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'[EE]: IR Codes ... figuring them out?'
2003\06\08@212531 by ?q?Debbie=20Hynes?=

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part 1 1862 bytes content-type:text/plain; charset=iso-8859-1 (unknown type 8bit not decoded)

PICers,

Could really do with some help on this one. :)

The question of IR codes and how to grab'em came up the other day and someone -
sorry can't remember who :( - had a brilliant idea: convert the IR pulse train
to sound and decode'em with an audio package like GoldWave. Or Cool Edit in my
case.

I tried feeding the pulse train out of a Rohm 3-terminal IR receiver chip into
a PC's line input. That didn't work too well cuz all u get is a splatter of
waves with peaks all over the place. Can't pick out the 1's & 0's.  I guess coz
it's a train square waves with lots of harmonics. No good :(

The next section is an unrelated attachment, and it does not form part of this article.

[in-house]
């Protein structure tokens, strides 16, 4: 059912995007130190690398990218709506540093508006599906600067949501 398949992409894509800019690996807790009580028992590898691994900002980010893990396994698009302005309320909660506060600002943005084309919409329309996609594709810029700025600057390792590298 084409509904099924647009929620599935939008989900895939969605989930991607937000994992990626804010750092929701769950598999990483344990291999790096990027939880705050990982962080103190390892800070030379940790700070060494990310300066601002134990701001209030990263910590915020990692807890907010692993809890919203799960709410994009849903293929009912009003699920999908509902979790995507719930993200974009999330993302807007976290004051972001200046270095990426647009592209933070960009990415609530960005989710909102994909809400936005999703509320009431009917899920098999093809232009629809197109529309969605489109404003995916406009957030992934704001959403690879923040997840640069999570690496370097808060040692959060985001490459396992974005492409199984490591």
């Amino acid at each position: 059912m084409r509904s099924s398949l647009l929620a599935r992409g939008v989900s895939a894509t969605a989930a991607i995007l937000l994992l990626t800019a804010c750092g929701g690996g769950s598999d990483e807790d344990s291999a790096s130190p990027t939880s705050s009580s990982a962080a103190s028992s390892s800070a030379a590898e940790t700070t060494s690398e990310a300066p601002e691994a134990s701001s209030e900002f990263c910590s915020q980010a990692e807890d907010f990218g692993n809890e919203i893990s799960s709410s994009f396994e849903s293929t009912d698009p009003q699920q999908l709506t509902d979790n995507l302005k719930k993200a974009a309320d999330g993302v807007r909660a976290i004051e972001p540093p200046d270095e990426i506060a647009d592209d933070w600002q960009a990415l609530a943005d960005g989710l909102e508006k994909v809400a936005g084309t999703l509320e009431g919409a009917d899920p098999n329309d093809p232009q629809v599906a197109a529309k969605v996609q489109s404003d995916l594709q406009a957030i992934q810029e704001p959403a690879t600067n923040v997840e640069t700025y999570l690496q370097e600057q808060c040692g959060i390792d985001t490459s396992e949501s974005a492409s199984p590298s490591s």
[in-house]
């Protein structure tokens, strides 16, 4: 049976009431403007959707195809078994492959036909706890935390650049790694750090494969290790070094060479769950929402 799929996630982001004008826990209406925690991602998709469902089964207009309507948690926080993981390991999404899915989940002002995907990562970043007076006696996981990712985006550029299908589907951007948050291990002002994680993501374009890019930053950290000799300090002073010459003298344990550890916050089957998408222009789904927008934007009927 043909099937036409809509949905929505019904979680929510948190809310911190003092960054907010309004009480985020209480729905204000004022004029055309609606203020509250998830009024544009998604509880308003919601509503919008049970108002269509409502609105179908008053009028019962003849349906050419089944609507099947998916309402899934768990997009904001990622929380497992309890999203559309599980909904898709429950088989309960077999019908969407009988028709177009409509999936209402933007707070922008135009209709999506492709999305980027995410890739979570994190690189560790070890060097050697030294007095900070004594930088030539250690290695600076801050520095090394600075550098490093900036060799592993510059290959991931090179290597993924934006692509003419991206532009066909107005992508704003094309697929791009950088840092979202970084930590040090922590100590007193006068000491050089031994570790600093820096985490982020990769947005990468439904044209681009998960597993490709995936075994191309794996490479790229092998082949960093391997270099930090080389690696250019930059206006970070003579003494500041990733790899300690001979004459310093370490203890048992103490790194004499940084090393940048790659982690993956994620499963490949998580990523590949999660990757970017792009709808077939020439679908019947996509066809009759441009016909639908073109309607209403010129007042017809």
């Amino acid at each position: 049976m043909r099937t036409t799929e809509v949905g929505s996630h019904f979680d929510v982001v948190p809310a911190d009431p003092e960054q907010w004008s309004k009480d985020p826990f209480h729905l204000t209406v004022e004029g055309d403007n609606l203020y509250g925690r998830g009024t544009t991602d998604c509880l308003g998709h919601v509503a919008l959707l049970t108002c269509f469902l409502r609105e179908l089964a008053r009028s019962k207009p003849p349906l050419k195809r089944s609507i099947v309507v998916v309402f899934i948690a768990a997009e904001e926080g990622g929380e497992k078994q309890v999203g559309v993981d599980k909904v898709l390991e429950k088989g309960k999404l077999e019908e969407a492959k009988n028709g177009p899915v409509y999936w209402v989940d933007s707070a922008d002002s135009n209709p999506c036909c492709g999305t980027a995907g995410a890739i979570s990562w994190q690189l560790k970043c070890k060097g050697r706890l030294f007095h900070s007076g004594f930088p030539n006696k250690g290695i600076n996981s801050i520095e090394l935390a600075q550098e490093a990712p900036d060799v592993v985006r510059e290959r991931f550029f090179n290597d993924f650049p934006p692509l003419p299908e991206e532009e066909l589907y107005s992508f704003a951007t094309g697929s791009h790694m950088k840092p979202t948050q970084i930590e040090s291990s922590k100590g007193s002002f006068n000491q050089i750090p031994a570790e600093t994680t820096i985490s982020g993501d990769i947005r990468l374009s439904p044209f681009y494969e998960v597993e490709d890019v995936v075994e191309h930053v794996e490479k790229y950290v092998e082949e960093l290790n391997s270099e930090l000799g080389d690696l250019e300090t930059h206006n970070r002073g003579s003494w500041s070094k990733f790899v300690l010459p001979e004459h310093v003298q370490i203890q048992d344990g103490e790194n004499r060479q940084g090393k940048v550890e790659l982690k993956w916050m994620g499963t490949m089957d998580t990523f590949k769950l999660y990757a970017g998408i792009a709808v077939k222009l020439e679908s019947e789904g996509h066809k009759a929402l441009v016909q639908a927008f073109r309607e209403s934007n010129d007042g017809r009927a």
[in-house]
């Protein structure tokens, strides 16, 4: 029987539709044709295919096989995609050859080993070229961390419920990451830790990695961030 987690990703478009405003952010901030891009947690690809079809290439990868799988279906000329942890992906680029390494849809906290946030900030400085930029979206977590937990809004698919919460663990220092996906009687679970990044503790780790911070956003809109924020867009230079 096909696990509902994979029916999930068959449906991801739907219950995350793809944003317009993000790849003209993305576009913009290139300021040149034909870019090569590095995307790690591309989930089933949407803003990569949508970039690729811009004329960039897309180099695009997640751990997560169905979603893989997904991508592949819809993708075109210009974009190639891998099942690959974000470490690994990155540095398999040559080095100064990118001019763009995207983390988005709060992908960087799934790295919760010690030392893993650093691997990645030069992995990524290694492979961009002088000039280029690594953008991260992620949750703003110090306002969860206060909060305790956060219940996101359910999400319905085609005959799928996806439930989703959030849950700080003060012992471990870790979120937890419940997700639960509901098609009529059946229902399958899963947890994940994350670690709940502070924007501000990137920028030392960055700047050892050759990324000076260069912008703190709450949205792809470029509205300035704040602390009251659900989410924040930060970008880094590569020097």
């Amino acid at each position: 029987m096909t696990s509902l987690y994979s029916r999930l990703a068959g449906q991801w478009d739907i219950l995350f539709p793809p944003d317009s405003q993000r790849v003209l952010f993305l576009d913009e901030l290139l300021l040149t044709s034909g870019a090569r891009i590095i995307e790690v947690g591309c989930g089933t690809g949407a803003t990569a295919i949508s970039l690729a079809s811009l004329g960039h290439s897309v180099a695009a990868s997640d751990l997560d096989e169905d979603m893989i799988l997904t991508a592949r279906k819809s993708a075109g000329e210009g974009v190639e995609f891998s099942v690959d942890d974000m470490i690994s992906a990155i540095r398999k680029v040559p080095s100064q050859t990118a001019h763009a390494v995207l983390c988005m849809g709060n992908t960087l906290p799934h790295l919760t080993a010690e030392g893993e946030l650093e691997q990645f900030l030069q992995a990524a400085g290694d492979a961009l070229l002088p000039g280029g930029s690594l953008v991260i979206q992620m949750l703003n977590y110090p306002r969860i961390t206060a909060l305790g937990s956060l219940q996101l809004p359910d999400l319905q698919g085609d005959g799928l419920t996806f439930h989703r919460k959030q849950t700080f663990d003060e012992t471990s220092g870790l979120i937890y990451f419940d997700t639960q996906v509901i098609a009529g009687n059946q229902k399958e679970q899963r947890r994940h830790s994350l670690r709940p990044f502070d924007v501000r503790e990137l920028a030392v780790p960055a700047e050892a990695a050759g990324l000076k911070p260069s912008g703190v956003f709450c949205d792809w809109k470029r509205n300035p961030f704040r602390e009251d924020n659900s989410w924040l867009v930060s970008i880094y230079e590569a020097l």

Then I thought of the attached schematic : grab an AF sig gen & feed its o/p
thru a CD4016 analogue gate and use the IR Rx chip to gate it on/off. That way
u should get a train of pulses made up of pure sine waves going into the PC?
5KHz in this case.

I did that and wot u get at first is a long recording of the carrier signal - u
hafta put Cool Edit on record then run to the workbench, zap the Rx a coupla
times with the remote, then run back & stop recording.

Probably should have inverted the gate cuz the sine wave is on all the time and
the raw recording is a big green blob. So I notch filtered the 5KHz signal down
a bit to bring up the actual data pulses. See IRcode03.gif